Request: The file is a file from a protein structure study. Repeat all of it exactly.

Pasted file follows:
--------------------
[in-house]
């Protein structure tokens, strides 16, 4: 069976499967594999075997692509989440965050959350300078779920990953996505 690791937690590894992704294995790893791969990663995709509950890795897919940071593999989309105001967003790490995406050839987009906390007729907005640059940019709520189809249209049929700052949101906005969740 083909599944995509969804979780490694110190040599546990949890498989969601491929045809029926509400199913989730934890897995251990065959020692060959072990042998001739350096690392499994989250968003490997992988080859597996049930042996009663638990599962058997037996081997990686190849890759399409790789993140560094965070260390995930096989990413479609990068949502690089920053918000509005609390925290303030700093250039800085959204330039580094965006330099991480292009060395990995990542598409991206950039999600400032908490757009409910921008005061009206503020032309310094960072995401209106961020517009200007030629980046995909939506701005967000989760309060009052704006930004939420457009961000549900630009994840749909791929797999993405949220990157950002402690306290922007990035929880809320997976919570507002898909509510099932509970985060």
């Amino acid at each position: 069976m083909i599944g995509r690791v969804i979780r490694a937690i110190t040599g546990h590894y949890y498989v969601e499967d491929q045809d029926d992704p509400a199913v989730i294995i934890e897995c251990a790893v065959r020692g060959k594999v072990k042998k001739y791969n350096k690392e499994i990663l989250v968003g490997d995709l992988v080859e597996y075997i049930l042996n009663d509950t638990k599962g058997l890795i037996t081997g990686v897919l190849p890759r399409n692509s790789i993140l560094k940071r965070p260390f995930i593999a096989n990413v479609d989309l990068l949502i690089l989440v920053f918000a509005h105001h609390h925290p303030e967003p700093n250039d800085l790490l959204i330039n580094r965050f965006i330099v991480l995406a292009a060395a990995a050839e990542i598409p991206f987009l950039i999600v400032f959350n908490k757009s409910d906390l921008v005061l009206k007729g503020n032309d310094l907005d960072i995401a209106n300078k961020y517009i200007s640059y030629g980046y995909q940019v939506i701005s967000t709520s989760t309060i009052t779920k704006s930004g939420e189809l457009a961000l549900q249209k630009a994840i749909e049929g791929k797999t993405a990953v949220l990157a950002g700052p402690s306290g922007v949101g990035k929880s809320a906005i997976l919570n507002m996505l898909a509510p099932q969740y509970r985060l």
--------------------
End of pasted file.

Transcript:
[in-house]
């Protein structure tokens, strides 16, 4: 069976499967594999075997692509989440965050959350300078779920990953996505 690791937690590894992704294995790893791969990663995709509950890795897919940071593999989309105001967003790490995406050839987009906390007729907005640059940019709520189809249209049929700052949101906005969740 083909599944995509969804979780490694110190040599546990949890498989969601491929045809029926509400199913989730934890897995251990065959020692060959072990042998001739350096690392499994989250968003490997992988080859597996049930042996009663638990599962058997037996081997990686190849890759399409790789993140560094965070260390995930096989990413479609990068949502690089920053918000509005609390925290303030700093250039800085959204330039580094965006330099991480292009060395990995990542598409991206950039999600400032908490757009409910921008005061009206503020032309310094960072995401209106961020517009200007030629980046995909939506701005967000989760309060009052704006930004939420457009961000549900630009994840749909791929797999993405949220990157950002402690306290922007990035929880809320997976919570507002898909509510099932509970985060």
């Amino acid at each position: 069976m083909i599944g995509r690791v969804i979780r490694a937690i110190t040599g546990h590894y949890y498989v969601e499967d491929q045809d029926d992704p509400a199913v989730i294995i934890e897995c251990a790893v065959r020692g060959k594999v072990k042998k001739y791969n350096k690392e499994i990663l989250v968003g490997d995709l992988v080859e597996y075997i049930l042996n009663d509950t638990k599962g058997l890795i037996t081997g990686v897919l190849p890759r399409n692509s790789i993140l560094k940071r965070p260390f995930i593999a096989n990413v479609d989309l990068l949502i690089l989440v920053f918000a509005h105001h609390h925290p303030e967003p700093n250039d800085l790490l959204i330039n580094r965050f965006i330099v991480l995406a292009a060395a990995a050839e990542i598409p991206f987009l950039i999600v400032f959350n908490k757009s409910d906390l921008v005061l009206k007729g503020n032309d310094l907005d960072i995401a209106n300078k961020y517009i200007s640059y030629g980046y995909q940019v939506i701005s967000t709520s989760t309060i009052t779920k704006s930004g939420e189809l457009a961000l549900q249209k630009a994840i749909e049929g791929k797999t993405a990953v949220l990157a950002g700052p402690s306290g922007v949101g990035k929880s809320a906005i997976l919570n507002m996505l898909a509510p099932q969740y509970r985060l």